Monday, September 22, 2014

More shifting alliances -- TPM edition

As mentioned before, when it came to the politics of the education reform movement, the big story four or five years ago was liberal support for what would normally be seen as conservative principles like privatization, deregulation and the need to limit the power of unions (discussed at great length here). Today, the big political story is the increasing number of prominent liberals who are breaking with the reform movement. Given that context, this exchange at Talking Points Memo takes on special significance.

For a while now, Conor P. Williams has been the de facto education guy for TPM. His schtick is to attack critics of the movement, usually by misrepresenting their positions or just make broad attacks on their character. This is often followed by an extended lament over how negative the reform debate has gotten due to all those mean people on the other side. Williams represents a sizable chunk in my to-write pile but I keep putting it off because it's just so much work correcting one of his columns.

The picture that went with Williams' essay on Common Core critics.

As far as I could tell, Williams was the voice of TPM when it came to education, which is one of the things that made this recent piece by Sabrina Joy Stevens so surprising. The tone is polite but the effect is devastating. Not only does Stevens point out the essential hypocrisy of Williams' calls for a more elevated tone, she gets at perhaps his greatest journalist offense, his habit of omitting relevant but inconvenient facts and context (for example, check out how he covers the D.C. cheating scandal when discussing the fall of Michelle Rhee).
Yet, both the more strident vitriol aimed at Brown, as well as Williams’ critique of these attacks, miss the real issues that we should discuss when considering the dangerous movement Brown leads.

As someone who has been subjected to sexist and racist attacks from “both” sides of the education debate, I agree there’s no room for oppressive behavior in this conversation — regardless of the feeble denials and/or justifications the offenders and their protectors try to offer. But it’s also important not to overlook the many substantive reasons why people object to how figures like Rhee (now Johnson) and Brown choose to participate in this debate. The ignorance that animates any sexist or racist insults directed at both women doesn’t erase the rhetorical and material harm both have caused in the course of their advocacy.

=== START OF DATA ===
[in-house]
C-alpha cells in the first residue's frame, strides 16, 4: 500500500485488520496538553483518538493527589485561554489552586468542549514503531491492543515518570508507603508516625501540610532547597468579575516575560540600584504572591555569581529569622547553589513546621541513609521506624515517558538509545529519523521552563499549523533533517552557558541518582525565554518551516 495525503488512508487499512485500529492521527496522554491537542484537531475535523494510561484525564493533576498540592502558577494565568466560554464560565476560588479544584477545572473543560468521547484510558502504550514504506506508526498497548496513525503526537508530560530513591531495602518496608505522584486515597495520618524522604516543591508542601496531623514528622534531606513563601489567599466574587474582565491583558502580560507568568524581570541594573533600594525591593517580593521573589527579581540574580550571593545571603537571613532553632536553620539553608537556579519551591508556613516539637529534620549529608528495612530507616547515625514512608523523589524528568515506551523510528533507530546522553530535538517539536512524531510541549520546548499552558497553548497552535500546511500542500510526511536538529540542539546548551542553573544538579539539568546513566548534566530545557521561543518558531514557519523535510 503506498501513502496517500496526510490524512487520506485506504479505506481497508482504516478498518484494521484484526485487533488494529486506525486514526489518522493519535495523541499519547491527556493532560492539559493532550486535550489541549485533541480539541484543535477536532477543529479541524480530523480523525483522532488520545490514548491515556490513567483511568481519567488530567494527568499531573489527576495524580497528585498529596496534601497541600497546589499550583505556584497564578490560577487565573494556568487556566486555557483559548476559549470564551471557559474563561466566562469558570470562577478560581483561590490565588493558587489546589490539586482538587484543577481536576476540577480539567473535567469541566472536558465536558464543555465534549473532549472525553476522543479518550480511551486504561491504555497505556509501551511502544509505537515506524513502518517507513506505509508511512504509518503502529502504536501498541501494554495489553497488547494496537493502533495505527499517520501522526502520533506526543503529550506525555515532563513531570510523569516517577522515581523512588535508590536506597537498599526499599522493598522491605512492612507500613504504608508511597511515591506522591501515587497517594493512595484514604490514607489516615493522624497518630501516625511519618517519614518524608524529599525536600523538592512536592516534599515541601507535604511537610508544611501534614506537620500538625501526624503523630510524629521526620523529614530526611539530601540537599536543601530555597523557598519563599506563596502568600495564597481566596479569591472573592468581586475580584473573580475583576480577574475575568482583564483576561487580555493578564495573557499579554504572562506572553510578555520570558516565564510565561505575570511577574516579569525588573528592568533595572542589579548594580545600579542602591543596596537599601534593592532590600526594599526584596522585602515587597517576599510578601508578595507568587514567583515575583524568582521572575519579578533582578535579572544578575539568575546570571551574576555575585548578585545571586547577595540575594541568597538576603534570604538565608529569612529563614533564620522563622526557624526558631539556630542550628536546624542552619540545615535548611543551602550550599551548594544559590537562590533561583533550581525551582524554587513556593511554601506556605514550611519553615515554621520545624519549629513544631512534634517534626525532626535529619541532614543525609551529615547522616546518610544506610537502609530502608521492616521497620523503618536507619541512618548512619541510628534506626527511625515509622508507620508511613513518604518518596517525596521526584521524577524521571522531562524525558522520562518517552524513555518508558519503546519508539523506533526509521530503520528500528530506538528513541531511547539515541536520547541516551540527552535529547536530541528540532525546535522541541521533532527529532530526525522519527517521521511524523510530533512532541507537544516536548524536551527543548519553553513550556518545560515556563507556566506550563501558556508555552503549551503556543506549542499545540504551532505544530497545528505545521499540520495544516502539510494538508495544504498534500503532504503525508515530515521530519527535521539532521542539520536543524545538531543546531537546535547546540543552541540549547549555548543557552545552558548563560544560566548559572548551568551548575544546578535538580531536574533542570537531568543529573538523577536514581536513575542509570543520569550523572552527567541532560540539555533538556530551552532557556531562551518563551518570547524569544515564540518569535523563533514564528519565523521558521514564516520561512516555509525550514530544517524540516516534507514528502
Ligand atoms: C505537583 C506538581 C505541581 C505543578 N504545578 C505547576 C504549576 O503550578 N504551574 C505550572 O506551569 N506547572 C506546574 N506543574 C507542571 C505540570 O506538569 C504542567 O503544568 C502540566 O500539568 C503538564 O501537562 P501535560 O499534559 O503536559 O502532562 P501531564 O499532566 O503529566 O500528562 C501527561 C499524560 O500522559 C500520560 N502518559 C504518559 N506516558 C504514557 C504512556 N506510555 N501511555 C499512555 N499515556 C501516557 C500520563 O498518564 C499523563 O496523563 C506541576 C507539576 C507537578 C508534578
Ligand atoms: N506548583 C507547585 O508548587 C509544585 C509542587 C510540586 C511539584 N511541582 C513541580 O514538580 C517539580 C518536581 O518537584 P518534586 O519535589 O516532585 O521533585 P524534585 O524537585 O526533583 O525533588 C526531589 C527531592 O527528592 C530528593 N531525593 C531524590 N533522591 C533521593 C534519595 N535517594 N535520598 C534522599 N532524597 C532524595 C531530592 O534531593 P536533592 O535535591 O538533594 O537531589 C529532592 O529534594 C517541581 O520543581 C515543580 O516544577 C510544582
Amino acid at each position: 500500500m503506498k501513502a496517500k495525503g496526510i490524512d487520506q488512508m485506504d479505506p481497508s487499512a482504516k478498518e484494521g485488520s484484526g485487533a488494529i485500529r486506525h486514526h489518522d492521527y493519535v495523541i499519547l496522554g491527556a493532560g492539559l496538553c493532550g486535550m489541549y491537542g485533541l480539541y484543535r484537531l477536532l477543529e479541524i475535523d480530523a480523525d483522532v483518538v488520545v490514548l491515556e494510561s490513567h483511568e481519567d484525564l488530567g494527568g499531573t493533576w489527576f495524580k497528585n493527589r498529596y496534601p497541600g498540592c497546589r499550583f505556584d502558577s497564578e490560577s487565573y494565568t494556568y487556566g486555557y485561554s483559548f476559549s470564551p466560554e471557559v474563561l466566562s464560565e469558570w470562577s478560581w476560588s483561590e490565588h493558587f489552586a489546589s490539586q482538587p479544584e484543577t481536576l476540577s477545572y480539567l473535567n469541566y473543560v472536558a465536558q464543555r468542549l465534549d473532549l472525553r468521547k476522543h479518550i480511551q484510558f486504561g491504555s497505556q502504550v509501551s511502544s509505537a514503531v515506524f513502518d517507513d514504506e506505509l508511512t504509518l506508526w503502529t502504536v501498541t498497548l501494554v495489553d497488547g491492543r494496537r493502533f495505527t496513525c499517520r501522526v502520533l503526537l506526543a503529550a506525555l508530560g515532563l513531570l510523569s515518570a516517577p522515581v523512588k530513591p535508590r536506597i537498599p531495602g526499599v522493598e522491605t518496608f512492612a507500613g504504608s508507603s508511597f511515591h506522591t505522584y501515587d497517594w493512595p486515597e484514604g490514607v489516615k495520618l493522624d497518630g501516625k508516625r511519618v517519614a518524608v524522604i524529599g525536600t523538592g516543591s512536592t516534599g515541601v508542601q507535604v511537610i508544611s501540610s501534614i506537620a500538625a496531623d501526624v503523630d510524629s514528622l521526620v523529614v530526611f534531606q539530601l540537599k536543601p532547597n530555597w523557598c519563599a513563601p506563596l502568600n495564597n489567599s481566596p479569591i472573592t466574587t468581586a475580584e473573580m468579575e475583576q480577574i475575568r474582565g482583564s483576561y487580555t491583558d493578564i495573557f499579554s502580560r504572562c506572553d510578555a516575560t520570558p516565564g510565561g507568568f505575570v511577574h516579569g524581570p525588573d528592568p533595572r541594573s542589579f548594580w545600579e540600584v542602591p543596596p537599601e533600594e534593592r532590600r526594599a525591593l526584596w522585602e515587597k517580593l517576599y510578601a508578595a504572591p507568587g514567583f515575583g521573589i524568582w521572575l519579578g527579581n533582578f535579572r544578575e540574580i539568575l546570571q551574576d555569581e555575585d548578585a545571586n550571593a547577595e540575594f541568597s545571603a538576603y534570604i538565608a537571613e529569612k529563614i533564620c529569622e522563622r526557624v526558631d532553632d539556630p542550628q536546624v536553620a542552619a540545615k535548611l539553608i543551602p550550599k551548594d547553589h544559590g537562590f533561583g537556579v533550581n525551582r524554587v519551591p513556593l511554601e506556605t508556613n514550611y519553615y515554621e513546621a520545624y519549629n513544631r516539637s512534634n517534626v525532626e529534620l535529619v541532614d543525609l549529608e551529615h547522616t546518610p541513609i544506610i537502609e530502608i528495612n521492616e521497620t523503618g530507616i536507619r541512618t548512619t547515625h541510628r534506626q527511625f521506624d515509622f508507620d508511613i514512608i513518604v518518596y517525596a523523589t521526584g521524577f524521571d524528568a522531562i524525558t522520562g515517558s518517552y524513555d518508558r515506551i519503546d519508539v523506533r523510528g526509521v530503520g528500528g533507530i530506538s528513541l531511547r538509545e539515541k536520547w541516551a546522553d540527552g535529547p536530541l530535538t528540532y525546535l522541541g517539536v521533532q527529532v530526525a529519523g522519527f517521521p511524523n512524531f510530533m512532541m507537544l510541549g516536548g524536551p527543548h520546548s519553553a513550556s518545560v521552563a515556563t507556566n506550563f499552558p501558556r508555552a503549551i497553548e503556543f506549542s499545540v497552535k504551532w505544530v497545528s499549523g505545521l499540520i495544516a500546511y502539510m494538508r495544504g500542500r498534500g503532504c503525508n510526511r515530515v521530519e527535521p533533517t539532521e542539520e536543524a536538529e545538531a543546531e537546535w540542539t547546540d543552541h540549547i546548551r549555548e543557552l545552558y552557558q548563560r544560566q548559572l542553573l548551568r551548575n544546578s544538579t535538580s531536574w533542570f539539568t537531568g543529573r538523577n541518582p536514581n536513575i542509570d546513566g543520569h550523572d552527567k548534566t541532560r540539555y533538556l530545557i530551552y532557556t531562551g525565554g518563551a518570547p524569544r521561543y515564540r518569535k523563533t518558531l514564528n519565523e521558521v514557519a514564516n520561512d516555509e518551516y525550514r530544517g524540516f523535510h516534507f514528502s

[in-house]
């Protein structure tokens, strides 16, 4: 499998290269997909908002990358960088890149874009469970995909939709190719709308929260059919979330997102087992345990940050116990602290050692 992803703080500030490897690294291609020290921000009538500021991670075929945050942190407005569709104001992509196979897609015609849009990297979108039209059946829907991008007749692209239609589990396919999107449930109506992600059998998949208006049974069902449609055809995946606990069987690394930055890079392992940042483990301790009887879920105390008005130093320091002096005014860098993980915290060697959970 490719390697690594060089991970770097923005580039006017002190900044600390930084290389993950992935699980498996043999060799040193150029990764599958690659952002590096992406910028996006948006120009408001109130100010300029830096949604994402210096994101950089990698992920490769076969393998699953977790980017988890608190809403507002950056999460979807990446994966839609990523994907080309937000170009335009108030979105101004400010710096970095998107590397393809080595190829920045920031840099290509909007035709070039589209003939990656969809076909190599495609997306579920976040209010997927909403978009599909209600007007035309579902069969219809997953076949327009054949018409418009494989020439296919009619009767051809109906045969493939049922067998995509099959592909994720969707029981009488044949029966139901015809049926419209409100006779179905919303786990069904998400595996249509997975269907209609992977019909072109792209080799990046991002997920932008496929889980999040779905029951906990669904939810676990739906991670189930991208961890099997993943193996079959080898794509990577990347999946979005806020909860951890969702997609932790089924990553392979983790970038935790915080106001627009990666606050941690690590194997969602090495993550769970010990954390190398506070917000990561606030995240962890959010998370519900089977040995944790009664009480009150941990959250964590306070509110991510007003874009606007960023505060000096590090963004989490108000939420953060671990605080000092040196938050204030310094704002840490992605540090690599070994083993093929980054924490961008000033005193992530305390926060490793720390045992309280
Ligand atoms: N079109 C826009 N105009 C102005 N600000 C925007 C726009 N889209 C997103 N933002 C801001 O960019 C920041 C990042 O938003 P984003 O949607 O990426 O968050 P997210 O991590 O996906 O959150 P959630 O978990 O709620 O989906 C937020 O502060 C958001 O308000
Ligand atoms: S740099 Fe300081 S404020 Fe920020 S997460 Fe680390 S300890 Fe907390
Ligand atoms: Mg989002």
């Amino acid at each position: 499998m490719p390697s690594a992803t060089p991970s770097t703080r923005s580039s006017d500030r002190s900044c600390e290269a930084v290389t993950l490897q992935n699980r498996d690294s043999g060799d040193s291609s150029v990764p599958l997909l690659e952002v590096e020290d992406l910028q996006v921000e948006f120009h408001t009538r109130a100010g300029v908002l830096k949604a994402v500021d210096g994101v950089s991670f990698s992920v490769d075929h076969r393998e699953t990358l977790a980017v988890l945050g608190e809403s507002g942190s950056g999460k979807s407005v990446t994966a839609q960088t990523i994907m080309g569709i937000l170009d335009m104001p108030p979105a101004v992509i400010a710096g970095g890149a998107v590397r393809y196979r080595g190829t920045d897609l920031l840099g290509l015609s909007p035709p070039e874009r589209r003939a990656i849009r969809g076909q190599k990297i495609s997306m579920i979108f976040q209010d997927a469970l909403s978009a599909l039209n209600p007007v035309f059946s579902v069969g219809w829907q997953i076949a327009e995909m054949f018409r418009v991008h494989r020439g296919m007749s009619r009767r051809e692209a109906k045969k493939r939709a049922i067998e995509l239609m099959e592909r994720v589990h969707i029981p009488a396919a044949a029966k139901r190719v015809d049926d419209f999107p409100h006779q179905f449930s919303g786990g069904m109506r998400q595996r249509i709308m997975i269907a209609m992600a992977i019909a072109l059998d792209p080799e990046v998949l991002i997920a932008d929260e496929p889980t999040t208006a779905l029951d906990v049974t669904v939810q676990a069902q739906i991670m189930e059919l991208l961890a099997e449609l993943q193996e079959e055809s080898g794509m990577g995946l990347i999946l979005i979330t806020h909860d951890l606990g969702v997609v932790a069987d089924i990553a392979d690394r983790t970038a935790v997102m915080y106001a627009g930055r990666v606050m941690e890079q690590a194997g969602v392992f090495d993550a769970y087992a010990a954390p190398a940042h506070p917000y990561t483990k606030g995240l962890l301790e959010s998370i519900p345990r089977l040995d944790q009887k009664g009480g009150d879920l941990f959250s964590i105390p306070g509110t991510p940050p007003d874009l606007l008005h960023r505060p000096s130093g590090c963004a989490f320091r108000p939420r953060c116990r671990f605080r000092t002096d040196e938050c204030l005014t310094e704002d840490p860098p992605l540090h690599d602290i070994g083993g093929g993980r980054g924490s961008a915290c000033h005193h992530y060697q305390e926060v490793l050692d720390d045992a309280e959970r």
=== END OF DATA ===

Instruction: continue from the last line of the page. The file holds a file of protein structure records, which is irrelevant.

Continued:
Michelle Rhee Johnson was primarily disliked because of the actual things she did — some of which were overtly and personally cruel, such as the humiliating decision to fire someone on camera. We’re talking about a person who chose to launch her media career as D.C. schools chancellor with an direct attack on teachers, posing for the cover of Time Magazine with a broom — strongly insinuating that many of her employees were not people, but trash she intended to sweep away.

Similarly, Brown began her new incarnation as an education “reformer” two years ago by launching an emotionally-charged smear campaign against organized teachers. Since kicking off her latest effort, she has reportedly bullied and undermined the ability of a grassroots parents organization to carry out an independent legal effort on behalf of their own children — allegedly interfering with their ability to retain desired counsel in order to strengthen her own position at the forefront of the legal assault on teachers’ due process rights in New York state. (It’s worth noting that these attacks constitute a very serious, material abuse of her class and racial privilege that has real consequences for its targets. That should concern Williams and others at least as much as the sexist jibes aimed at Brown on Twitter and elsewhere.)
If TPM continues running voices like Stevens, Williams' approach will no longer be viable. His is not a style that stands up well to knowledgeable dissent.

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